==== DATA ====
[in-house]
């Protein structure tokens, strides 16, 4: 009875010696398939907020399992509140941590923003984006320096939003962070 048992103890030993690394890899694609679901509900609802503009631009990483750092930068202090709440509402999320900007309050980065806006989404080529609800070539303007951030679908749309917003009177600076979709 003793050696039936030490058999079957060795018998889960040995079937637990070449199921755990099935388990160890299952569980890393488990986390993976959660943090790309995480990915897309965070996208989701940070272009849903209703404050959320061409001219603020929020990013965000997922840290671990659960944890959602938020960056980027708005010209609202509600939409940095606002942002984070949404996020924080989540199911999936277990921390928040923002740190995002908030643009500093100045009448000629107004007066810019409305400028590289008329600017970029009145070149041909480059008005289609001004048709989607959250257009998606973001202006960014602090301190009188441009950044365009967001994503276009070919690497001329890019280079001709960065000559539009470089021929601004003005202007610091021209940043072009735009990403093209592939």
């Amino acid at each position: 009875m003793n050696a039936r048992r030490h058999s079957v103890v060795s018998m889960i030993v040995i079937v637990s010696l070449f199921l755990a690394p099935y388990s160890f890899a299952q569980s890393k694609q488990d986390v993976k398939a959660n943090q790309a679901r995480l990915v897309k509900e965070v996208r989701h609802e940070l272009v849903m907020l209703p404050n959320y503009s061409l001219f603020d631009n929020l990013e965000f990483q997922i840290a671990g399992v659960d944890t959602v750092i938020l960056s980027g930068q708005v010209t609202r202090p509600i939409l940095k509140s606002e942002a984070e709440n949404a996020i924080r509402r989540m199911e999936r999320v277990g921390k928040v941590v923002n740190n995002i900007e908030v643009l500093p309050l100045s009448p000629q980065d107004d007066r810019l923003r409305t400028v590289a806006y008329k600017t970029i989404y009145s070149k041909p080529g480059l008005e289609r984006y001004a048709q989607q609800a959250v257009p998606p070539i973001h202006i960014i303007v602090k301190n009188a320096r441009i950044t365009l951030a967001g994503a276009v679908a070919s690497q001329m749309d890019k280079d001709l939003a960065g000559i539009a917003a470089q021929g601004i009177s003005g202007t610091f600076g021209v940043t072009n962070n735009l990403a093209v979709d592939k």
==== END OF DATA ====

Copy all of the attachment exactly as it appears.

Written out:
[in-house]
């Protein structure tokens, strides 16, 4: 009875010696398939907020399992509140941590923003984006320096939003962070 048992103890030993690394890899694609679901509900609802503009631009990483750092930068202090709440509402999320900007309050980065806006989404080529609800070539303007951030679908749309917003009177600076979709 003793050696039936030490058999079957060795018998889960040995079937637990070449199921755990099935388990160890299952569980890393488990986390993976959660943090790309995480990915897309965070996208989701940070272009849903209703404050959320061409001219603020929020990013965000997922840290671990659960944890959602938020960056980027708005010209609202509600939409940095606002942002984070949404996020924080989540199911999936277990921390928040923002740190995002908030643009500093100045009448000629107004007066810019409305400028590289008329600017970029009145070149041909480059008005289609001004048709989607959250257009998606973001202006960014602090301190009188441009950044365009967001994503276009070919690497001329890019280079001709960065000559539009470089021929601004003005202007610091021209940043072009735009990403093209592939």
């Amino acid at each position: 009875m003793n050696a039936r048992r030490h058999s079957v103890v060795s018998m889960i030993v040995i079937v637990s010696l070449f199921l755990a690394p099935y388990s160890f890899a299952q569980s890393k694609q488990d986390v993976k398939a959660n943090q790309a679901r995480l990915v897309k509900e965070v996208r989701h609802e940070l272009v849903m907020l209703p404050n959320y503009s061409l001219f603020d631009n929020l990013e965000f990483q997922i840290a671990g399992v659960d944890t959602v750092i938020l960056s980027g930068q708005v010209t609202r202090p509600i939409l940095k509140s606002e942002a984070e709440n949404a996020i924080r509402r989540m199911e999936r999320v277990g921390k928040v941590v923002n740190n995002i900007e908030v643009l500093p309050l100045s009448p000629q980065d107004d007066r810019l923003r409305t400028v590289a806006y008329k600017t970029i989404y009145s070149k041909p080529g480059l008005e289609r984006y001004a048709q989607q609800a959250v257009p998606p070539i973001h202006i960014i303007v602090k301190n009188a320096r441009i950044t365009l951030a967001g994503a276009v679908a070919s690497q001329m749309d890019k280079d001709l939003a960065g000559i539009a917003a470089q021929g601004i009177s003005g202007t610091f600076g021209v940043t072009n962070n735009l990403a093209v979709d592939k």